16 August 2010

Family recipe Monday: let the canning begin: vinegars

Upland sandpiper on the move

Fall migration has started. The birds that were moving north in April are already moving south. People have been hearing shorebirds, like our upland sandpiper, flying over in the twilight and calling to each other on their long journey. The blast-furnace heat of the past weeks is subtly cooler, and the days are just perceptibly shorter. The fall semester is two weeks away, as is our grand opening of the new building. The birds are not alone: this is a time of moving and transition on all fronts up here.

And, just to add to the hectic pace of moving, it's time to start saving the summer magic for the cold months. The summer harvest is in full swing. It looks like another bumper-crop year for wild plums, apples and raspberries. We'll try to make a trip to the fair at the end of the month, where I will be checking out the canning and quilting shows. It's like going back in time 50 years. I'll be setting up a little canning expo of my own at home over the next couple of months.

One of the easiest canning techniques is the preparation of herb, fruit and vegetable vinegars. This is the right time to get these done so that they can mature nicely for holiday gift-giving. Start them now and let them sit for a few months while you look for the perfect gift bottles. Preserves are like casseroles: Make them so that you can keep some and share some. By December, these will have a lovely color and shine.

Basic herb vinegar

 Add 1 cup of fresh herb or spice or 1/3 cup of the dried version to each quart of cold vinegar. Leave for 5 to 6 weeks to develop flavor. Then strain the vinegar into clean bottles and add a fresh twig of herb for show. Cap tightly and store.

As the base you can use any of several vinegars--white, wine, cider or malt. The white vinegar will let the flavor of the herb or spice shine through. Other vinegars add their own characteristics to the end product.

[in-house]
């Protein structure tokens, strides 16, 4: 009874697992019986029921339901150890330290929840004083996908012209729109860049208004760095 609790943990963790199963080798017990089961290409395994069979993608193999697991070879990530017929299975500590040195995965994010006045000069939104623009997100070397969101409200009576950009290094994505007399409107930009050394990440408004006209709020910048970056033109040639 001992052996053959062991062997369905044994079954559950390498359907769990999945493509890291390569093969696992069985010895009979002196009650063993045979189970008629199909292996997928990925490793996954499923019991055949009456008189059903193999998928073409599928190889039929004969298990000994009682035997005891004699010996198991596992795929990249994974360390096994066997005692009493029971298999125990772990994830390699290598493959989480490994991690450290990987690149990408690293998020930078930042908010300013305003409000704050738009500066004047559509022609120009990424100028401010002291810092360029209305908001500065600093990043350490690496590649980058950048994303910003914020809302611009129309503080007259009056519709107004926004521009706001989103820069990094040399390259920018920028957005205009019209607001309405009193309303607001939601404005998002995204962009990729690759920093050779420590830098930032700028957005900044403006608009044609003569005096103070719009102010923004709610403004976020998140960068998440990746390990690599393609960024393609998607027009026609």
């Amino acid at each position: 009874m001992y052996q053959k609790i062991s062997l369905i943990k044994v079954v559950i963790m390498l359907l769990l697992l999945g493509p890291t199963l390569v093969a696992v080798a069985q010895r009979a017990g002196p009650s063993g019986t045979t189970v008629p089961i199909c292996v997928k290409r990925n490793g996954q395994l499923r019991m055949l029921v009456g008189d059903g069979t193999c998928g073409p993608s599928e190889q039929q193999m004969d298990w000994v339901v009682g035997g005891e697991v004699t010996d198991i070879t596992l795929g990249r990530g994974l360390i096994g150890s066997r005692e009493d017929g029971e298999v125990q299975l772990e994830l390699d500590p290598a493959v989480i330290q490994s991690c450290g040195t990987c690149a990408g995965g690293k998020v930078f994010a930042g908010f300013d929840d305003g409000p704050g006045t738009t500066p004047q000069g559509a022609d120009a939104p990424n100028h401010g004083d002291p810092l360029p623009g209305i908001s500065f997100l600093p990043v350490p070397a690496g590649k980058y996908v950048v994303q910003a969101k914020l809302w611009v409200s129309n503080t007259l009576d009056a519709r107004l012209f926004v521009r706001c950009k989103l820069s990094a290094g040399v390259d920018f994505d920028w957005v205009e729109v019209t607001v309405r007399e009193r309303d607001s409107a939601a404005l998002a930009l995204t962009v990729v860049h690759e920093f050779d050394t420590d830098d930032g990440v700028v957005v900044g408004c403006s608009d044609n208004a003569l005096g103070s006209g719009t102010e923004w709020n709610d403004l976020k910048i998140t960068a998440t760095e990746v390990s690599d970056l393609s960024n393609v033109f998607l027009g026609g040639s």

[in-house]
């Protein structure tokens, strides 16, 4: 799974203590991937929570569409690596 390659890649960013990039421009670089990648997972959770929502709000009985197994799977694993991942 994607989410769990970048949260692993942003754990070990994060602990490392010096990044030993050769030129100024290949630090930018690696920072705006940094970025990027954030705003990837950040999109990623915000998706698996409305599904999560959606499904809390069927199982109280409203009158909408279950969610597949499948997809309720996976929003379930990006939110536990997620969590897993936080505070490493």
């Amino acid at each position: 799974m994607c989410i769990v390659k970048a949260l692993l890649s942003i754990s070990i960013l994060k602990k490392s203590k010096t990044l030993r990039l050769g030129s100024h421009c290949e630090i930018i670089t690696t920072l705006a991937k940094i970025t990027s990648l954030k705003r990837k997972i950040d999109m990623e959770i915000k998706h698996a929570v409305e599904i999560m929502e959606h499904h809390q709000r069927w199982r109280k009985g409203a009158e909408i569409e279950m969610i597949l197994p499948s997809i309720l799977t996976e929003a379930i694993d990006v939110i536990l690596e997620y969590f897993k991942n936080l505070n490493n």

If you want flavored vinegar in a hurry, simmer vinegar and spices for about 20 minutes. Pour into bottles and cap. It’s ready for use without waiting for it to mellow. Care should be taken so that the vinegar is not boiled or it will destroy the acetic acid in the vinegar that is essential to preserve the herb foliage.

  • Dill-garlic-black peppercorns (use on salads and fish)
  • Oregano-garlic-red chiles (meat marinade)
  • Tarragon-lemon peel-cloves (fish and green salads)
  • Bay leaves-juniper berries-allspice (beef marinade)
  • Mint-lemon-garlic (use to baste chicken and fish)
  • Mint-cider vinegar (great for fruit salads)
  • Thyme-red chiles-garlic (meat marinade)

Ten-herb vinegar
Lemon balm

Use 1 tsp. of each herb per quart of vinegar with the exception of rosemary and thyme. These herbs are very strong, so use in small amounts (a pinch).

Basic fruit vinegar
1 lb. fresh fruits or berries
1 quart distilled white vinegar

Sort fruit, rinse and drain in colander. Cut large varieties of stone fruits into ½” sections. Discard pits; peeling is unnecessary. It is not necessary to pit plums and sour cherries. Transfer fruit to a large glass container and, using a potato masher or hands, crush fruit to release juices. Blend in vinegar. Cover tightly with plastic wrap. Store in a cool place for 3 to 4 weeks, stirring every day. Line large glass bowl with a pillowcase and pour in the fruit and vinegar. Gather up 4 corners of fabric and knot onto a broomstick handle. Hang mixture over a bowl overnight to allow vinegar to drain; do not squeeze fruit mixture. Preheat oven to 300* F. Discard drained fruit. Measure vinegar: 3 T sugar for every 2 cups of vinegar. Place sugar in a baking pan and warm it in the oven for 8 to 10 minutes. Meanwhile, pour vinegar into a large wide pot that is no more than 8” deep; vinegar should be no more than 4” deep. (Keeping vinegar shallow expedites boiling process, which preserves the color.) Place vinegar over high heat and warm. Stir in warmed sugar and quickly bring to a boil. Boil 3 minutes to prevent fermentation. Pour into a clean container and let stand overnight. Add appropriate garnish to sterilized bottles. Slowly and carefully decant vinegar into bottles. Discard sediment remaining in container. Cap or seal bottles. Store bottles in a cool dark area until ready to use.

  • Peach-ginger: 2 oz peeled ginger, cut into ¼ ” slices to basic peach cider mixture.
  • Blueberry-mint: 1 lb. of blueberries to 1 cup of fresh mint.

Onion vinegar
6 large Texas or Vidalia sweet onions, peeled, chopped
1 T salt
1 T sugar
4 cups white vinegar

Place onions, salt and sugar in a large clean crock or glass jar. Heat the vinegar in the microwave about 2 minutes on High (100%) and pour over onion mixture. Cool and seal. Store in a cool dark place for 1 to 3 months. Clarify by pouring through a coffee filter. Pour into decorative bottles and add fresh or green onion to each bottle. Seal and label. Yield: 4 cups.

Happy Monday. Save up the summer to light up the winter.

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